The doctors’ association in Vanuatu has taken a stand against any clinical trial that a company or individual wants to carry out in the country without the approval of a National Research or Ethics Committee.

The President of the Vanuatu Medical and Dental Association (VMDA), Dr Basil Leodoro, said the Association disapproves the idea of a company or individual coming to Vanuatu to carry out a trial with an experimental drug on the people of Vanuatu.

“Any clinical trial in the health sector must have a National Research and Ethics Committee formed to oversee and supervise such trials,” Dr Leodoro said.

He said in terms of a trial with a cannabis(marijuana)-derived drug on people with diabetes, the specialist clinical doctors of Vanuatu do not support it at all.

“There is no hard evidence today that shows that marijuana can treat diabetes,” Dr Leodoro explained.

“We the ni-Vanuatu specialist doctors do not agree for any clinical trial to take place in Vanuatu or to use our patients, when there is no committee in place to protect the life and health of the locals,” he said.

The Association believes that the Council of Ministers and Ministry of Health must appoint a National Research and Ethics Committee as soon as possible to oversee and safeguard health of the people of Vanuatu.

“Marijuana (cannabis) is not an approved treatment for diabetes.

“We have seen a lot of articles in the newspaper, which may mislead the public, especially the patients that are under our care.

“We want to make it clear to the public that marijuana has not yet been tested overseas.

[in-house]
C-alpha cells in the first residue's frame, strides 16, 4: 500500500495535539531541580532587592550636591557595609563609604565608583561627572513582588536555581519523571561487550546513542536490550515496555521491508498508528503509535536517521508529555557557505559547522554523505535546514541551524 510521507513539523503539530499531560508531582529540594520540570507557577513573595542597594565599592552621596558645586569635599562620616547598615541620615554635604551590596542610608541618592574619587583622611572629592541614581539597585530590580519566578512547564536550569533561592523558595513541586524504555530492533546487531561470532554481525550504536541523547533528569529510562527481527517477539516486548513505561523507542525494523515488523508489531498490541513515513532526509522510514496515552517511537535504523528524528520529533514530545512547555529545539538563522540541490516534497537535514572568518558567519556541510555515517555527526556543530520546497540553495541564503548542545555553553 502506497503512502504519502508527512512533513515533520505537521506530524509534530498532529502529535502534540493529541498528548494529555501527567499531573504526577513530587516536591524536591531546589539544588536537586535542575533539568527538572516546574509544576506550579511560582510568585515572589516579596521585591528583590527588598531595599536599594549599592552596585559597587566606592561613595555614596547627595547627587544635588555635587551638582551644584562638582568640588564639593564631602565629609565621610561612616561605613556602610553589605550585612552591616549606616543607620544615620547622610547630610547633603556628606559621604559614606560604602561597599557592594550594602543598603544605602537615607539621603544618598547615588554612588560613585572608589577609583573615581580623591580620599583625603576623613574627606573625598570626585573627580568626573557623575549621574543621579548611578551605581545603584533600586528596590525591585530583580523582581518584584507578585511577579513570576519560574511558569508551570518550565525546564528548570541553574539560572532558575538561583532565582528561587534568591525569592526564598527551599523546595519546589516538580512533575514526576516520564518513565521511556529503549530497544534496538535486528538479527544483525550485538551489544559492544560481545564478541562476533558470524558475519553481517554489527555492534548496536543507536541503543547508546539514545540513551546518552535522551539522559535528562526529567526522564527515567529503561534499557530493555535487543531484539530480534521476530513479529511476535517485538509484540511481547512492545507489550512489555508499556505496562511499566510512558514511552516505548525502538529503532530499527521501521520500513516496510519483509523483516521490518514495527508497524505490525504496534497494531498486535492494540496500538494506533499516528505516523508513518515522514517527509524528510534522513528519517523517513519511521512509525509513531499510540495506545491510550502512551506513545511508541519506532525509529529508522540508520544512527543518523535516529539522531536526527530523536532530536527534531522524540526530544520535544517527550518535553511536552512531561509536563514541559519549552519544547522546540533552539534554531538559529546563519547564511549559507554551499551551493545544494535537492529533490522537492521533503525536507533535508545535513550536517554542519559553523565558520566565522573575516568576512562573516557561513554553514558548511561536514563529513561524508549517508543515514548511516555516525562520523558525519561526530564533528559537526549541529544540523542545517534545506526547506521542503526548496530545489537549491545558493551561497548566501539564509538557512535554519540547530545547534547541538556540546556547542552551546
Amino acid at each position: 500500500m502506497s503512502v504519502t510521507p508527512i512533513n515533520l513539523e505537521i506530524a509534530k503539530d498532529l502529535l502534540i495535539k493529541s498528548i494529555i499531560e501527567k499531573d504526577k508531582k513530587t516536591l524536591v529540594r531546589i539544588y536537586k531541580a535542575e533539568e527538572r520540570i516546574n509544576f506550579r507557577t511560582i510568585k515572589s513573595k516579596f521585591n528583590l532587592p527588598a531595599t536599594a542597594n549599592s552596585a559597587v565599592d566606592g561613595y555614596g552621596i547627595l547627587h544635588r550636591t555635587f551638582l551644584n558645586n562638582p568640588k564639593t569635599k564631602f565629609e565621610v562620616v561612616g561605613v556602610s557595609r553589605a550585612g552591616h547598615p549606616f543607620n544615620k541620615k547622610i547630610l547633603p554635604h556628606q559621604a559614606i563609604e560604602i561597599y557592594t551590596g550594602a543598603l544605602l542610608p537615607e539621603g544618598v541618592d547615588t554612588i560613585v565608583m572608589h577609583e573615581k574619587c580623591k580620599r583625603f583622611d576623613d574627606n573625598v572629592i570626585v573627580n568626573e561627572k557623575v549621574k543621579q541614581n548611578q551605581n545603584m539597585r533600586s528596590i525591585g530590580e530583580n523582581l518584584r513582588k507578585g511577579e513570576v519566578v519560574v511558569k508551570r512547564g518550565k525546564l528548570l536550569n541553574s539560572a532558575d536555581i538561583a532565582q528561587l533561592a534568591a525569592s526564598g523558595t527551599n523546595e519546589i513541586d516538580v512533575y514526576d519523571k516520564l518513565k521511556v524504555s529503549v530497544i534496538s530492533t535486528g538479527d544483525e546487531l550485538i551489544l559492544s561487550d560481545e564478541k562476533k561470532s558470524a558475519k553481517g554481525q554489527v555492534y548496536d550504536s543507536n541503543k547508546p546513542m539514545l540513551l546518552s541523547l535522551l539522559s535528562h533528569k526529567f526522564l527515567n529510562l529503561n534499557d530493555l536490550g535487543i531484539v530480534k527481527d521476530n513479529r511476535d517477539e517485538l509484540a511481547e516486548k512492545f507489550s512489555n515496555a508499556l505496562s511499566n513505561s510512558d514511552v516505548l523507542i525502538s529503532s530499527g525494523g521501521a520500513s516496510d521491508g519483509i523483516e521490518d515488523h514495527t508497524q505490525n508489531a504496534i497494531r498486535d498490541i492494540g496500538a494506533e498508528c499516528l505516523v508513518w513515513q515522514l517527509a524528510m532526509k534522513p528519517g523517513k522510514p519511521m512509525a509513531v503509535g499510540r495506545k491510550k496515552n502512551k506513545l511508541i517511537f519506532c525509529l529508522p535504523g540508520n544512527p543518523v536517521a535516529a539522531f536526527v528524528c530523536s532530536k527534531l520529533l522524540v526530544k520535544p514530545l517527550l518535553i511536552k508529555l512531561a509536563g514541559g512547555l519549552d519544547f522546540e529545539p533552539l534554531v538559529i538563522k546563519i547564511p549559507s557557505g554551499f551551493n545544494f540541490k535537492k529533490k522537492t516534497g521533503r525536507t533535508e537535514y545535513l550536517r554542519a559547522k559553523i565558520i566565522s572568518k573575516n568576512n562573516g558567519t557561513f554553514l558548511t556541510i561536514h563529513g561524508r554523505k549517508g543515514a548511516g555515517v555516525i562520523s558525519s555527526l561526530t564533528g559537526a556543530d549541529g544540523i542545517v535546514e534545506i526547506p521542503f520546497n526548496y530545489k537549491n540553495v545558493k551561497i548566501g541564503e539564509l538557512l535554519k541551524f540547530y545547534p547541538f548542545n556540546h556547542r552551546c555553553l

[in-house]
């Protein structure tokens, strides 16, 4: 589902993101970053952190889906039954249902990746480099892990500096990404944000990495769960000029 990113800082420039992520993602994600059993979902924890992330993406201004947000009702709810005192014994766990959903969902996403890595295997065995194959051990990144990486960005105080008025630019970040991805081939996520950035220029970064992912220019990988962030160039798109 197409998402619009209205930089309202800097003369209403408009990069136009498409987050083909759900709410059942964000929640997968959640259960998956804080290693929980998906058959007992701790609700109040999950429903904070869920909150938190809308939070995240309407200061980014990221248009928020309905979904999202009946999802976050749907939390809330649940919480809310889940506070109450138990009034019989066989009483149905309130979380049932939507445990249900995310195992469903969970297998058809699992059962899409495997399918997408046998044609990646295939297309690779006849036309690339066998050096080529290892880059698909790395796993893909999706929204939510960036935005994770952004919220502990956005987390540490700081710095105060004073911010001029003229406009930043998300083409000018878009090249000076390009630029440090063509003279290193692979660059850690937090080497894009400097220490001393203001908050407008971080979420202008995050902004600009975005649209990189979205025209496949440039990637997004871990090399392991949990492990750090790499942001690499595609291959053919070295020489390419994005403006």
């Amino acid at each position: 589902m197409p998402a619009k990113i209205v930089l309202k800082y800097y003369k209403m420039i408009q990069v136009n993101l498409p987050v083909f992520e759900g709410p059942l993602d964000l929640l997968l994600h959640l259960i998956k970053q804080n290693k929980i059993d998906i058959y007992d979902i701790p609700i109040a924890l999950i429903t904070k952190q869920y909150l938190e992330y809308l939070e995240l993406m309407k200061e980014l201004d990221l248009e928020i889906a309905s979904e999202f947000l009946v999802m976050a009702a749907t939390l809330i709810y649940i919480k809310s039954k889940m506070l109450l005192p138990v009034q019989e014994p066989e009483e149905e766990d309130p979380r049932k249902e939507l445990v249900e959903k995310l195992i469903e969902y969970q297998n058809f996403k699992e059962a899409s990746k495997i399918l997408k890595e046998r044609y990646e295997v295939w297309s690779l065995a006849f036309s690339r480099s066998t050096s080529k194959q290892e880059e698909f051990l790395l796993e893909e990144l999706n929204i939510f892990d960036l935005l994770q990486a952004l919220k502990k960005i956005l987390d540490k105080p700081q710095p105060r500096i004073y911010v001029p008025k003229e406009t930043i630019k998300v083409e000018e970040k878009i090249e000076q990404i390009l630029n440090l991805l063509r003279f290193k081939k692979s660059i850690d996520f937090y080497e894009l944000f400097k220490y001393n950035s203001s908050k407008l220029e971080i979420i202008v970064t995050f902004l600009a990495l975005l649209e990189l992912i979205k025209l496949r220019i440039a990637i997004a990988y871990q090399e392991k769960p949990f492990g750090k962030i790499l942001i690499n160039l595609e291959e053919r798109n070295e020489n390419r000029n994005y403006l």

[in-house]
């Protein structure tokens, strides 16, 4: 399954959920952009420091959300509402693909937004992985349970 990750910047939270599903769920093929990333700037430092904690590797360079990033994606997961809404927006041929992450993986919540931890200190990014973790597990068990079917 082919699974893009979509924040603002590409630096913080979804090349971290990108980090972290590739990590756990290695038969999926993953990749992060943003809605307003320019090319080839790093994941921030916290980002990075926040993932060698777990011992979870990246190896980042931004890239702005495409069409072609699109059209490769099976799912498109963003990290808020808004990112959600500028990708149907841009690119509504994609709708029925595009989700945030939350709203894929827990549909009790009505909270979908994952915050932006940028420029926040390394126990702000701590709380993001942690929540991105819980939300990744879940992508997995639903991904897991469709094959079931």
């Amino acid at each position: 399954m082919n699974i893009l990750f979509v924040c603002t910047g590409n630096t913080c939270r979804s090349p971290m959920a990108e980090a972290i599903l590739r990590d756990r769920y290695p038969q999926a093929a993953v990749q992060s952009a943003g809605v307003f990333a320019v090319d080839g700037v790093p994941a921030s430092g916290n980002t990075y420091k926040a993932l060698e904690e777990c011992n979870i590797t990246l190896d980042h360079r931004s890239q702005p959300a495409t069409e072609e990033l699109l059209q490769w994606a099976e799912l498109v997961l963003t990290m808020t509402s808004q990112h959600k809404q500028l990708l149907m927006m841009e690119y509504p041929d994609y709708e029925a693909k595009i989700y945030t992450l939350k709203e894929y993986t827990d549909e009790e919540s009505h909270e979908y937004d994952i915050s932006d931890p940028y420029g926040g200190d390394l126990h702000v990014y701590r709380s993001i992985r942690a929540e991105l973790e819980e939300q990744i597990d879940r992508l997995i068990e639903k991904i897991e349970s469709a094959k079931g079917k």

“For this reason, the Vanuatu Government and the Ministry of Health must take it into consideration before allowing such clinical trials to be carried out in Vanuatu,” the President of the VMDA said.

The Association says there have already been concerns raised by Australia’s media group, ABC, that such clinical trial would not be approved in United States of America and Australia.

“When you take a closer look at it, such countries recognize the importance of being careful when any company wants to carry out clinical trial on their soil.

“They have laws and stringent process to check that the medicine or marijuana will not negatively affect the health of the people.

“We don’t have such process (for clinical trial) here in Vanuatu,” Dr Leodoro said.

VMDA has expressed its concern that if there is no Research and Ethics Committee, there will be no one to oversee the health and safety of the people that plan to take part in the clinical trial.

The Association says the Health Research and Ethics Committee must have in it a qualified clinical specialist of Vanuatu, a member of the State Law Office, a member of the Malvatumauri National Council of Chiefs, a community leader, a member from the Vanuatu Cultural Centre, a member from the Vanuatu Christian Council and a youth representative.

“There should be representation from different sectors as well.

“This Committee will make sure that any clinical trial in Vanuatu must be safe and it will help the men, women and children of Vanuatu,” the VMDA head stated.

VMDA says when such a Committee is appointed, there must be a transparent process to amend the relevant legislations that will affect the health services and the health of the people of Vanuatu.

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